Survey: Many consumers may not be thinking long-term

Jul 08, 2011

A report says older Americans may be thinking too short-term when assessing their financial future

A survey of financial planners reveals many American consumers may be taking too short-term an approach when it comes to dealing with financial matters, such as retirement planning and life insurance.

According to a report from Russell Investments, advisors said most of the clients they've dealt with in recent months have started investment conversations about short-term concerns, such as market volatility, government policy and global events. Advisors say they've more often than not had to steer the conversation toward long-term matters such as estate planning and inflation, issues that could have more of an affect on retirees' long-term financial health.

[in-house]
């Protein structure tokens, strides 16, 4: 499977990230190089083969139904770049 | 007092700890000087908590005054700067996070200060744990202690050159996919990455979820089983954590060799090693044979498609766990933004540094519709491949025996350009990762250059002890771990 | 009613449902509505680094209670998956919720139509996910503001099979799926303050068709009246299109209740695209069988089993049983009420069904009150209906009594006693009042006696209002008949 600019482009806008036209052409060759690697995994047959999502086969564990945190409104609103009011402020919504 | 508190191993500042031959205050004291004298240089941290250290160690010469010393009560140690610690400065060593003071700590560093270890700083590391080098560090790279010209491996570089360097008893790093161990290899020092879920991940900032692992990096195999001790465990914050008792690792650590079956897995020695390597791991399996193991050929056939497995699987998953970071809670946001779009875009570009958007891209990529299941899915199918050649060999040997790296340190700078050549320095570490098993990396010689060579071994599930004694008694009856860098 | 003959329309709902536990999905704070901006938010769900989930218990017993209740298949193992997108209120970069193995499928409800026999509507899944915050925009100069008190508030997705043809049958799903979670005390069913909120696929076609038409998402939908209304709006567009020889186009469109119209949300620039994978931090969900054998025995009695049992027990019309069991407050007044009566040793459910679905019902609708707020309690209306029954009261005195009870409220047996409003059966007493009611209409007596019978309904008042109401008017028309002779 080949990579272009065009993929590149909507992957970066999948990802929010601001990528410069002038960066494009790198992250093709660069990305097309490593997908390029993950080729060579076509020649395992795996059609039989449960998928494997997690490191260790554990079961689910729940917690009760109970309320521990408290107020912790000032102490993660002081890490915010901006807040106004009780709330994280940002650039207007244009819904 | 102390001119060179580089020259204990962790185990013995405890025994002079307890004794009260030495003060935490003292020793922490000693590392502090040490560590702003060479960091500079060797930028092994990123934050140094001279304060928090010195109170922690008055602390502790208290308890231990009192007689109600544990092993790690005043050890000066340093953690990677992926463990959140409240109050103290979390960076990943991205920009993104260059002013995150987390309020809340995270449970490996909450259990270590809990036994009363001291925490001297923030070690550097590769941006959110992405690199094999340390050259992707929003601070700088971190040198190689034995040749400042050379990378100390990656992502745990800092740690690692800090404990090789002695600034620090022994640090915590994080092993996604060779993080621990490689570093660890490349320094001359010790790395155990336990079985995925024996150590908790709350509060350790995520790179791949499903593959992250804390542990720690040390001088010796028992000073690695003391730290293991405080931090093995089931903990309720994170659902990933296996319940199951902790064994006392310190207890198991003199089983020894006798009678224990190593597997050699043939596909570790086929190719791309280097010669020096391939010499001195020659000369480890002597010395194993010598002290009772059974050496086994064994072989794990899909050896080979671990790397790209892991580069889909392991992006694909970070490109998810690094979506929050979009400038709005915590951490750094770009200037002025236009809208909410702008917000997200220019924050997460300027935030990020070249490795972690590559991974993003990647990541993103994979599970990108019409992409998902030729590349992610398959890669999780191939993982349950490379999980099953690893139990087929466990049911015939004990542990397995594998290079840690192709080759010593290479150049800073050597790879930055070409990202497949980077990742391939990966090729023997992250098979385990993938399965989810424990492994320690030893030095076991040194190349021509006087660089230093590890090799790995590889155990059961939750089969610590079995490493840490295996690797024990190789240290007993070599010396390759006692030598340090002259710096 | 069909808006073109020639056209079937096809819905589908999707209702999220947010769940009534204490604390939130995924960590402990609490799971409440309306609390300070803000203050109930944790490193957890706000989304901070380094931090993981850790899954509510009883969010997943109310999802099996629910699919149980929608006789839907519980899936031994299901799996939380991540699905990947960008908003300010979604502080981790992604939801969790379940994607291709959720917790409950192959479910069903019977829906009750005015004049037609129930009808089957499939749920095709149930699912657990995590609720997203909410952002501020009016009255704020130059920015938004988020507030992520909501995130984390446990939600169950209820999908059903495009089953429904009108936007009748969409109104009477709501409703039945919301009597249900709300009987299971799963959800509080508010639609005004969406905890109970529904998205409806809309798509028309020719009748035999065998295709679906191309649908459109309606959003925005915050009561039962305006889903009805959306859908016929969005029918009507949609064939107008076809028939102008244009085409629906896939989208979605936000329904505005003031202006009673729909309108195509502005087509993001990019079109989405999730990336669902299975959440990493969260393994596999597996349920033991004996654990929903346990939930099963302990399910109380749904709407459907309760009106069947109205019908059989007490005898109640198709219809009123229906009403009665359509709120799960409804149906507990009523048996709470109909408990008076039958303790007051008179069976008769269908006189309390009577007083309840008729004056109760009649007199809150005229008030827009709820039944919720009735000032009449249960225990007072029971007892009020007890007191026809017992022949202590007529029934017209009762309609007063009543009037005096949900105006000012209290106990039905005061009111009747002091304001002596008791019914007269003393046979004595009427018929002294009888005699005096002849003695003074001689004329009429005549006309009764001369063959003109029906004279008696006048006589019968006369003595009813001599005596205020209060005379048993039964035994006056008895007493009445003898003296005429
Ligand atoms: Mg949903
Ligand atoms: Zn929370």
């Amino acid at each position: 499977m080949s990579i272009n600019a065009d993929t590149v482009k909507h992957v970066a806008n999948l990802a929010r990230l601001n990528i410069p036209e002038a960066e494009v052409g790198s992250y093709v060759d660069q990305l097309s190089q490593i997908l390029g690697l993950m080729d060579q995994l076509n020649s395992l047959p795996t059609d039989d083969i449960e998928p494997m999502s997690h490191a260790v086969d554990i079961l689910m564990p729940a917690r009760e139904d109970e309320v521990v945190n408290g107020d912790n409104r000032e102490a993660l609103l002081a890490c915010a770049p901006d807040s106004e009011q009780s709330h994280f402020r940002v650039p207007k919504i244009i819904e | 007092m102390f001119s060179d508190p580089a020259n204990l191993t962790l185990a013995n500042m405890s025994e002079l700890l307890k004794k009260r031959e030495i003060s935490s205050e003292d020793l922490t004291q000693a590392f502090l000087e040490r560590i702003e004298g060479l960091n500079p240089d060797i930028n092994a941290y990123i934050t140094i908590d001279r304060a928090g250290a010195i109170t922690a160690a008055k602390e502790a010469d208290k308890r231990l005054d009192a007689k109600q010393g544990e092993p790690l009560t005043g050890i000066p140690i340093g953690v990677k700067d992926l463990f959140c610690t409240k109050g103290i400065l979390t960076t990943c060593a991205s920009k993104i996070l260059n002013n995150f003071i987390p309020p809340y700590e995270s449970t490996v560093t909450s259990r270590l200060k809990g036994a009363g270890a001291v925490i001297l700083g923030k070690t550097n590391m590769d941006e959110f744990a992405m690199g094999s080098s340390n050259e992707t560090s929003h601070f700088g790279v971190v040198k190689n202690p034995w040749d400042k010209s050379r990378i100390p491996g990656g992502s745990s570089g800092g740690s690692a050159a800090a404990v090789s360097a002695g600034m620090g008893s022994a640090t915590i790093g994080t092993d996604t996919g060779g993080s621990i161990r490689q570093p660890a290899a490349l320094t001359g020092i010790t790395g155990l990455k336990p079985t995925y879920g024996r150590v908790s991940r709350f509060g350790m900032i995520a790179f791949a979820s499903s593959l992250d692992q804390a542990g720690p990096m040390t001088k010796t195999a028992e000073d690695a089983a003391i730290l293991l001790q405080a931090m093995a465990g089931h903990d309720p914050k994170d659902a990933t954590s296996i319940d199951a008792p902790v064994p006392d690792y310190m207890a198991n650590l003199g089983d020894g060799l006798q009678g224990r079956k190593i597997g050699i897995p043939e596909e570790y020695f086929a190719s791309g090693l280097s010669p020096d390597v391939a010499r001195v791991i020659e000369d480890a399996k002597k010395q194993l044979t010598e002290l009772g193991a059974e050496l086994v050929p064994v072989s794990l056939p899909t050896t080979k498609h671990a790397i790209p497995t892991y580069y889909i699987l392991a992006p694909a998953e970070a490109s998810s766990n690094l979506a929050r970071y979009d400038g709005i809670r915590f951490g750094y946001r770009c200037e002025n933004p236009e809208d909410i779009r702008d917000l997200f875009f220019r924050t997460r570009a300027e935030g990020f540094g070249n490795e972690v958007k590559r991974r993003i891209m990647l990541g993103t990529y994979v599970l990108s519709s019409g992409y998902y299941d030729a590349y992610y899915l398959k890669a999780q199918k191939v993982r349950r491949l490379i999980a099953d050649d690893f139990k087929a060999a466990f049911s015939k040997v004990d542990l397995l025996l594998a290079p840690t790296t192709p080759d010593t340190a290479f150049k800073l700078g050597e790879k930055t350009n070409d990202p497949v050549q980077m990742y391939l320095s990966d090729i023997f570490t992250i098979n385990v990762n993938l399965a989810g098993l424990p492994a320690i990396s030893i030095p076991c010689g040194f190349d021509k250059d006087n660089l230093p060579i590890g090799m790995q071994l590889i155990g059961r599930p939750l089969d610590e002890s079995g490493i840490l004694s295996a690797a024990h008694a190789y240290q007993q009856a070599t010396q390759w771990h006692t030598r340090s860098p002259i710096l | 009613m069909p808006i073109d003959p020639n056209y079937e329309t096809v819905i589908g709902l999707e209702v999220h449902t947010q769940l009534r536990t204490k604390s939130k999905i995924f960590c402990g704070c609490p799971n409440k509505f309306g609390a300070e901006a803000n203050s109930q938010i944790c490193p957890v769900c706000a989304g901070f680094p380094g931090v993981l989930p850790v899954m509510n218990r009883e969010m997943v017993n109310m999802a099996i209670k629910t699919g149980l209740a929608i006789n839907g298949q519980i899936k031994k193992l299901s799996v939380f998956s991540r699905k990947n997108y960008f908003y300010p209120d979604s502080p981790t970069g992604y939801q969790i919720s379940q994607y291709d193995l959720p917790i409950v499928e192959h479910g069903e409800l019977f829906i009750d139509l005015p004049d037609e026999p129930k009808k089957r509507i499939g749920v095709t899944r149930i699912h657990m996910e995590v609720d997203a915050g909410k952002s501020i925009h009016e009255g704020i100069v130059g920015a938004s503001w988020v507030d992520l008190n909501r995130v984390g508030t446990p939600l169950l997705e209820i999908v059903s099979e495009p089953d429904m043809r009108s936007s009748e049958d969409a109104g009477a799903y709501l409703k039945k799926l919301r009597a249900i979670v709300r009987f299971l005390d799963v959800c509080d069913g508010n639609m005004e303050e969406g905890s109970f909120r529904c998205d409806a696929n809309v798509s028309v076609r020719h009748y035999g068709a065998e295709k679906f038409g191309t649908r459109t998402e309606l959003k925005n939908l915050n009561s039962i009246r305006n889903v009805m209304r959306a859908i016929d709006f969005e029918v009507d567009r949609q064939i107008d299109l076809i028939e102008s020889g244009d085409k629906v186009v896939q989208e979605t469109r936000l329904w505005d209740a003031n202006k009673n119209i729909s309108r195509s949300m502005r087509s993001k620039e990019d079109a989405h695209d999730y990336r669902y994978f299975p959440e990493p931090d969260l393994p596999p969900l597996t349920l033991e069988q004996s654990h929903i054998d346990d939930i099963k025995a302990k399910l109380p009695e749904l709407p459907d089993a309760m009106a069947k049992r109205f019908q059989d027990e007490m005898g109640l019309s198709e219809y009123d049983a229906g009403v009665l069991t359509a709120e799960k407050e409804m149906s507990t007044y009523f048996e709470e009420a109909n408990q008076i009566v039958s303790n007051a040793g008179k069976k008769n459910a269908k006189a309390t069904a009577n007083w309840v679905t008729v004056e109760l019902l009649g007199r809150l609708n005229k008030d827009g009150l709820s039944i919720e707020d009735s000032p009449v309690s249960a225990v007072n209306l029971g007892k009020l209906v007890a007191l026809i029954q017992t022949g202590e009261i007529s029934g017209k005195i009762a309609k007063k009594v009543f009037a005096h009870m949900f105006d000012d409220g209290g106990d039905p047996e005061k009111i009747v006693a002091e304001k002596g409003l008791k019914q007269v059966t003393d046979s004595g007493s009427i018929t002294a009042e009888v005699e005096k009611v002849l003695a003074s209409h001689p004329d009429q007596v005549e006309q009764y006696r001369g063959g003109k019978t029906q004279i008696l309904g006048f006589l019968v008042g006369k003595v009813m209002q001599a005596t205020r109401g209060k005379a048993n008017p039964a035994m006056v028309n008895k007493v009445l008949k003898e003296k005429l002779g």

It could be many Americans are simply distracted by hot-button topics and disinterested in more pressing matters, said the report.

"The latest survey results underscore that the advisor has a critical role to play when it comes to helping clients focus and avoid becoming distracted by short-term market moves and big news stories," said Kristin Gibson, director of strategic distribution partnerships for Russell Investments.

The purchase of a term life insurance policy can help seniors get on the right step toward fruitful retirement planning, and a financial advisor can provide guidance on investment methods one might undertake to enhance that purchase.

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